When the Colts pass
Andrew Luck is having an outstanding rookie season, and Reggie Wayne is having a Pro Bowl season, aiding the young quarterback’s development. Donnie Avery and TY Hilton are very capable receivers, and the Colts’ passing attack (8th in the NFL) should put up 300 or more yards against the Patriots’ secondary. The Patriots rank 29th against the pass and are set to ease newly-acquired Aqib Talib into the fold at cornerback this weekend, but the adjustment will take time and Talib will likely not have a huge impact in his first game. The move of Devin McCourty to safety looks like a semi-permanent one, which plays into McCourty’s skill set. The secondary is improving, but the Patriots lack of cohesiveness in the secondary, plus their refusal to sell out in rushing the quarterback, mean Luck will continue his march towards a rookie record for passing yards. Luck will get his yards and some points, but the Colts may find themselves playing catch-up against the Patriots’ offense. A potential tipping point is the inability of the Colts’ offensive line to consistently protect Andrew Luck. This could result in Chandler Jones and Dont’a Hightower getting pressure and forcing big plays, but it could also work in reverse by making Luck improvise against a secondary that is susceptible to quarterbacks who can extend plays.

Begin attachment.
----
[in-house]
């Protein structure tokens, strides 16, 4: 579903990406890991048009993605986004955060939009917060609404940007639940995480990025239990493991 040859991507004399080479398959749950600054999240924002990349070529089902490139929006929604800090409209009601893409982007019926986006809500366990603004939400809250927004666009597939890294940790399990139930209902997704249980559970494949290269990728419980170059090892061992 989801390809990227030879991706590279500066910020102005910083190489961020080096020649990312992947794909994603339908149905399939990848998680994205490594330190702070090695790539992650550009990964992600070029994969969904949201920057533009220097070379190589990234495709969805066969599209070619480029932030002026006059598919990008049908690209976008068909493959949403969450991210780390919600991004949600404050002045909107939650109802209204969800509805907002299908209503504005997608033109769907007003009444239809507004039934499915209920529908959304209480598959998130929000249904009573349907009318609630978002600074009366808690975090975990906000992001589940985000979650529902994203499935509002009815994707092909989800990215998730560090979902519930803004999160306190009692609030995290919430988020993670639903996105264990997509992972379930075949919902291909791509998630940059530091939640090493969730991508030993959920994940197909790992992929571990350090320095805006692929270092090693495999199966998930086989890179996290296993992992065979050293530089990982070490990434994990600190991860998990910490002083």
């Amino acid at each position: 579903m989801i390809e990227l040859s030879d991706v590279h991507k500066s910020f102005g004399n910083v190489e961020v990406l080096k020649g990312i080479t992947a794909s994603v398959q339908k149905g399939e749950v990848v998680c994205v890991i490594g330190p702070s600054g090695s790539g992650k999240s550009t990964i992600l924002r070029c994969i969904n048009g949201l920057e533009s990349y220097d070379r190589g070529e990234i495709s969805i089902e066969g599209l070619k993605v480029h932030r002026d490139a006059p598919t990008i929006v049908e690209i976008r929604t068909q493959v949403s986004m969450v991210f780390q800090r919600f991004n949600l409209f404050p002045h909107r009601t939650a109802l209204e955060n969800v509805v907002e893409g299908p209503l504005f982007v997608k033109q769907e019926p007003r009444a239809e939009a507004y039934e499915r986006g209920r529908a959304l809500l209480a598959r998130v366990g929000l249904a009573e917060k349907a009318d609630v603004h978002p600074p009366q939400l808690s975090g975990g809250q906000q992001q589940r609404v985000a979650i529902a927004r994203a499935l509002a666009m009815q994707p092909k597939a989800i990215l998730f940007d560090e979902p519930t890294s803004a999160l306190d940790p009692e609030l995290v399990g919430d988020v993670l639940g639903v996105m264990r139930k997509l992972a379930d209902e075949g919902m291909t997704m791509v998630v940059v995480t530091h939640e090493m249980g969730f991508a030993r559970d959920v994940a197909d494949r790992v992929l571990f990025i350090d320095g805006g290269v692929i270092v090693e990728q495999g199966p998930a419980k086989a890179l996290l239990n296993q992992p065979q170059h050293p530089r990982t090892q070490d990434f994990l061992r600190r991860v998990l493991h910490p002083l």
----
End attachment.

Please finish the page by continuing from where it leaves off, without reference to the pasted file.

Some guy named Adam Vanatieri is the Colts’ kicker. Seriously, Vinatieri is still pretty good, but Stephen Gostkowski is the superior kicker. Pat McAfee is a good punter with a slight edge over Zoltan Mesko, but Mesko excels at pinning opponents deep. Both return units are adequate, but neither represents a significant and consistent threat. Gostkowski tends to put most kickoffs through the end zone.
Turnovers represent a key statistic in any NFL game, and this does not bode well for the Colts, who are -12 in the turnover battle this season. The Patriots are third in the league with a +17 in turnovers, and Brandon Spikes, Dont’a Hightower, Vince Wilfork, and Rob Ninkovich excel in creating opportunities for the Patriots offense to play with a short field. In order for the Colts to win, they likely have to win the turnover battle by +2 or +3, but this is simply not in their character so far this year as a team. The Patriots thrive on creating big plays, one of the reasons why the Patriots, while ranked 25th in total defense, rank 15th in points allowed. A second intangible is the pace of the play. If the Patriots move to a hurry up offense, the Colts’ defense will likely wear down, and by the second half the lead could be out of control for the Colts.
No game has been easy for the Patriots this season, save for perhaps the game against the Rams. The Colts will strike early through the air, and I expect a bit of a see-saw through the first quarter and a half as the teams trade scores. But as the second quarter goes on, the Patriots will begin using more and more of the clock on drives while limiting defensive substitutions, and the Patriots will secure the halftime lead. Look for more of the same in the third quarter, and then the fourth quarter becomes Andrew Luck putting up the ball to try and get back in the game. Predicted score: Patriots 38 Colts 27.